During a Senate testimony on her department’s budget, Treasury Secretary Janet Yellen warned that the United States government will default on its debt unless Congress raises the debt ceiling.
On Wednesday afternoon, Yellen warned that “absolutely catastrophic economic consequences” would emerge if lawmakers do not modify the legal cap on how much debt the federal government can owe.
“I believe it would precipitate a financial crisis, it would threaten the jobs and savings of Americans, and at a time when we’re still recovering from the COVID pandemic,” said Yellen, as quoted by The Hill. “I would plead with Congress simply to protect the full faith and credit of the United States by acting to raise or suspend the debt limit as soon as possible.”
“We can’t tolerate any chance of defaulting on the government debt, and there is a lot of uncertainty. It’s possible that we could reach that point,” she continued.
Congressional Republicans are taking the opportunity to restrict President Biden’s spending and enact fiscal reform.
As Rep. Jim Banks (R-IN) wrote to his colleagues on the House Republican Study Committee: “Given the worsening fiscal outlook for the federal government and at least three-and-a-half more years of President Biden proposing trillions and trillions of dollars of deficit-financed spending, it is more important than ever for conservatives to reclaim the debt limit as a tool to highlight and force action on our nation’s spending problem.”
In the Senate, Republican lawmakers do not currently expect that their colleagues will provide the necessary ten votes to join with Democrats in raising the debt limit.
Yellen — who served as Federal Reserve Chair from 2014 to 2018 — recently confirmed that she will continue to push for President Biden’s spending agenda. Over the past six months, the White House introduced the American Jobs Plan, the American Families Plan, and the already-passed American Rescue Plan. The President’s budget for fiscal year 2022 — which would include the former two packages — amounts to $6 trillion in spending.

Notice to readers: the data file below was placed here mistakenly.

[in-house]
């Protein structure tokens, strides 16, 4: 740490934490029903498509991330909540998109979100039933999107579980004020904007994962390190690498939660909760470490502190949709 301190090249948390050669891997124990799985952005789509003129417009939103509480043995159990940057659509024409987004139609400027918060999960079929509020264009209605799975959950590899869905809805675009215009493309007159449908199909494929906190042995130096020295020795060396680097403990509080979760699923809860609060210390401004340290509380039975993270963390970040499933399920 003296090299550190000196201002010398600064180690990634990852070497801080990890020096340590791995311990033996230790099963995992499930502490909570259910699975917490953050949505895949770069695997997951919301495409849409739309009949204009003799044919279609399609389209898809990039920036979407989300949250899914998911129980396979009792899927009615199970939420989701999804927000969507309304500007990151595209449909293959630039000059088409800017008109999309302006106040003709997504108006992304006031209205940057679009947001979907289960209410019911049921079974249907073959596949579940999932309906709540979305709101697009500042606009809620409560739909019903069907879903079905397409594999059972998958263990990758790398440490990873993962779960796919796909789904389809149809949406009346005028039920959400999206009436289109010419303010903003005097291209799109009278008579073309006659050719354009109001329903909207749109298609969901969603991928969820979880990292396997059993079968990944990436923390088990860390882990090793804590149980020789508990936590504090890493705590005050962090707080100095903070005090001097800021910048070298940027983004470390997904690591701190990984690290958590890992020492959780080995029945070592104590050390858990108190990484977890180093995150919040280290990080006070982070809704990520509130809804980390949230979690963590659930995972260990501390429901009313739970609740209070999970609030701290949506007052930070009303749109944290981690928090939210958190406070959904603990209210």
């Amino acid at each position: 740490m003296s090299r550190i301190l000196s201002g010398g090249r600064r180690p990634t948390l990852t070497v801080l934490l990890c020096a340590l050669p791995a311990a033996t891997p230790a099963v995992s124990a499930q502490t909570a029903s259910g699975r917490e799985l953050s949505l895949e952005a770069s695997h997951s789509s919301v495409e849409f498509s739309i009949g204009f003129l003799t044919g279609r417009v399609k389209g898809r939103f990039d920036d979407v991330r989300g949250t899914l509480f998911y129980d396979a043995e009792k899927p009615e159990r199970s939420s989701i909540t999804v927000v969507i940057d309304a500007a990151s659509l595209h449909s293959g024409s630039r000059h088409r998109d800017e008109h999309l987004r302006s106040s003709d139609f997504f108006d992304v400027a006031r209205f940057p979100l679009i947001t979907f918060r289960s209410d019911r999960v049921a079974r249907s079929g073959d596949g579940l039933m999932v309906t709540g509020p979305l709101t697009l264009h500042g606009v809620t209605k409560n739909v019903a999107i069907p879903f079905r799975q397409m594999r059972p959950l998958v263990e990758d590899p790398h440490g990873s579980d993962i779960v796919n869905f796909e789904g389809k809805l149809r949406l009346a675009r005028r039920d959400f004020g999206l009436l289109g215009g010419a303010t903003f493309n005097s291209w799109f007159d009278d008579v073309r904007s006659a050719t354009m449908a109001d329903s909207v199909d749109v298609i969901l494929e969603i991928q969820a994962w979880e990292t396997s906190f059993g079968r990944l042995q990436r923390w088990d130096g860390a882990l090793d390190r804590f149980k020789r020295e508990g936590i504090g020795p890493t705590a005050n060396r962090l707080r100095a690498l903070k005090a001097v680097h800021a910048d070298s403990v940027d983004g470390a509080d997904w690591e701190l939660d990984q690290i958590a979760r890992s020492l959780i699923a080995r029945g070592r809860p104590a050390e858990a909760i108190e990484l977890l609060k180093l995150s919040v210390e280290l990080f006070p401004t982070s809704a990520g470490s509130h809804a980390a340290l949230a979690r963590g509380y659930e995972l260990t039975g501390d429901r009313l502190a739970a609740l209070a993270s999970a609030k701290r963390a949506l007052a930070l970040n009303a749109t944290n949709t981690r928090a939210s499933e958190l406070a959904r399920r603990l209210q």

Beyond the issue of federal debt, Yellen — emphasizing the Treasury Department’s management of COVID-19 stimulus — asked Congress for more funding:
Not accounting for inflation, our annual budget is still at the same enacted level as 2010, and critical policy offices — like Domestic Finance, Economic Policy, and Tax Policy — have seen their budgets cut by as much as 20 percent since 2016.
Our team has done valiant work implementing these programs with the resources at our disposal. But we cannot continue to be good stewards of this recovery — and tackle the new bodies of work that Congress assigns to us in the years beyond — with a budget that was designed for 2010.
Yellen also denounced ProPublica’s illegal release of twenty-five American billionaires’ tax returns:
It is important to stress that unauthorized disclosure of taxpayer information is a crime, and that it has been referred to the FBI, federal prosecutors, and Treasury Department oversight authorities. We don’t yet know what occurred — but all is being done to get to the bottom of this criminal activity. And we will be sure to update you as we learn more.
The ProPublica report — beyond ignoring its own major donors — failed to mention that the highest-earning Americans provide the majority of federal revenue. Meanwhile, one-third of Americans pay no federal income taxes.
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